Marketing firm Fast Horse cut the field for an internship to three finalists -- then let Facebook vote on the winner. A clever way to test their marketing skills? Or just arbitrary and unfair?
A Minneapolis marketing firm's summer internship finalists didn't need to please one or two recruiters during last week's interviews.
They needed to win over hundreds of fans on Facebook by Friday night.
Fast Horse announced its newest intern at the close of business, more than 1,500 people having made the decision for the firm. The number of Facebook "likes" determined the winner.
"Well sure, it is a popularity contest, but it's more than that, too," said Jorg Pierach, the firm's president. "We just thought we'd turn them loose to show us what they could do to mobilize their own social media network."
Virtual voting began Monday for the three finalists. Molly Hasbargen, Andrew Miller and Stacy Rust spent the week knocking on neighbor's doors, e-mailing past professors and calling every number in their phones. They logged countless hours on Facebook.
Each directed friends -- and their friends' friends -- to Fast Horse's Facebook video page. There, voters could watch three-minute videos of the recent college grads and "Like" their chosen intern. The most popular candidate got the paid gig.
Who won? Keep reading.
Ellen Mrja, a communications professor at Minnesota State University, Mankato, called the Facebook contest the latest sign of a social revolution.
"The problem was to market a product, and the product was themselves," said Mrja, who taught Miller in a communications class.
The idea's still novel in the Twin Cities area -- and shallow, in the view of some.
"Is your goal to find the best person? Or is your goal to create buzz on how to find the best person?" asked Clint Roberts, president of One Simple Plan, a Minneapolis communications firm.
Nora Paul, director of the University of Minnesota's Institute for New Media Studies, said many of the social networking skills in the contest will apply in the job.
Still, that doesn't mean the contest is fair, she said. For example, one applicant might simply have benefited from having a larger family or more connections than others.
"There's a way to game the system," Paul said. "I don't know that it's unethical, but it's not legitimate."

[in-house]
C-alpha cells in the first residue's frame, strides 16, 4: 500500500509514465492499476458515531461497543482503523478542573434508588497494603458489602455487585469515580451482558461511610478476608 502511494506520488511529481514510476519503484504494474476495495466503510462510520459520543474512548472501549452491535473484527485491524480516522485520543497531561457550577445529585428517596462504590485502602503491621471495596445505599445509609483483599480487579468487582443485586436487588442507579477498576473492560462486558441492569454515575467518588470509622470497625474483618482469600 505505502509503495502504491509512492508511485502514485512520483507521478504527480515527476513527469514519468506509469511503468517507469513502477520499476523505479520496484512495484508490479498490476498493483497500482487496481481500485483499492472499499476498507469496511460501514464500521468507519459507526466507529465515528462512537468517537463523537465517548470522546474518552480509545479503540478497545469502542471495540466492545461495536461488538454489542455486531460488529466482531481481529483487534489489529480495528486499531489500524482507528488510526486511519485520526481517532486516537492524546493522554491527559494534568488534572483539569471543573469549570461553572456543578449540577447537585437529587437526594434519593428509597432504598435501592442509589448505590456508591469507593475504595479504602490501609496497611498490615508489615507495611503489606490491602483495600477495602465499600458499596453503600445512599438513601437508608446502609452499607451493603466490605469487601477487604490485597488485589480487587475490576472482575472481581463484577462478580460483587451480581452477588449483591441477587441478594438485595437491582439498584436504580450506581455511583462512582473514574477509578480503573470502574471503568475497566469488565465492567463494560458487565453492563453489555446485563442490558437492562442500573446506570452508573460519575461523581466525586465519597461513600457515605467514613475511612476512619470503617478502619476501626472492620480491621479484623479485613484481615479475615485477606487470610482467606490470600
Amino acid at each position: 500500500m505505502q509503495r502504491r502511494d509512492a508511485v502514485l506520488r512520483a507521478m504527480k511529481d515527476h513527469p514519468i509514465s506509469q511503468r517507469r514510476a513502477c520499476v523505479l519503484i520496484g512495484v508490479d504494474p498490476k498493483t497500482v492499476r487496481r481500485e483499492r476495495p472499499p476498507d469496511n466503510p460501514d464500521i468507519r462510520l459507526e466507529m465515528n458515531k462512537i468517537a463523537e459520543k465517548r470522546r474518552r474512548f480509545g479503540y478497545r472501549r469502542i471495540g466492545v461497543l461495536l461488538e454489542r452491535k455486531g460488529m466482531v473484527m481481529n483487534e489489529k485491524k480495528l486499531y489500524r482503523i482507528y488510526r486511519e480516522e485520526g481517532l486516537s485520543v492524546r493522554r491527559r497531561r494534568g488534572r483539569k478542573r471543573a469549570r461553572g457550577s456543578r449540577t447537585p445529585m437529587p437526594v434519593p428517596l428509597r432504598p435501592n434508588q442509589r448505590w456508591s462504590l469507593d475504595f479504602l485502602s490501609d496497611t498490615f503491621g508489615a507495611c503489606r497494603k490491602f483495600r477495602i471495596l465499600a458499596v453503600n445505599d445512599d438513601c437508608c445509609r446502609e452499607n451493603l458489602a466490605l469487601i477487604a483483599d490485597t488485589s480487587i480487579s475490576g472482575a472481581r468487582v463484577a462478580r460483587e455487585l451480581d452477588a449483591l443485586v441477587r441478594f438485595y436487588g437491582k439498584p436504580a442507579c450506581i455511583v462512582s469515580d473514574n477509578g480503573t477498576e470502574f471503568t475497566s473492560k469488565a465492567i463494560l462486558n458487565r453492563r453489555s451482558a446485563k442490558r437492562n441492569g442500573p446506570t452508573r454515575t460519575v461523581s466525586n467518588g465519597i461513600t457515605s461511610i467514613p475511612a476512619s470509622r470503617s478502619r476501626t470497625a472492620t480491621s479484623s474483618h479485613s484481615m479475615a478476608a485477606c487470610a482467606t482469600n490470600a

David Borak, a principal at Orion Search Group in Edina, said Facebook vote-offs probably won't become standard hiring practice because the public can't take into account who might be the best fit for the work environment.
"If I was going to use a tool like that, I'd switch it around and have an internal vote," Borak said.
And the winner ...
Pierach, Fast Horse's founder, said earlier interviews served the same purpose as an internal vote. Each candidate was asked to submit a video cover letter as their application. Fast Horse employees chose three finalists earlier this month from a pool of 15. Pierach said the ad firm would have been delighted to hire any of the three. So Fast Horse let the Facebook community decide.
Each intern candidate developed a campaign over the weekend.
University of Iowa grad Rust used her father's dental practice as a springboard. "Growing up in a time of Facebook and Twitter kind of prepares you for that," Rust said.
Hasbargen, who grew up in Edina, contacted everyone she could, and asked those people to contact everyone they could. "It definitely keeps the competition going and keeps you motivated to get votes," Hasbargen said.
Miller, meanwhile, focused on Facebook and blogging. The Mankato graduate found out about the internship through his former professor, Mrja, who forwarded an e-mail he wrote to a friend, who forwarded it to 50 more.
By Friday's end, 724 people "liked" Miller, while Hasbargan and Rust tallied 436 and 341 "likes," respectively.
Miller maintained a constant lead during the late part of the contest but campaigned until the end. "I thought it would be way more fun having friends decide whether I got a job, but now I think I'd rather just have three or four guys from Fast Horse" make the call.
Either way, the job is his. He'll start later this summer.
Molly Young • 612-673-4376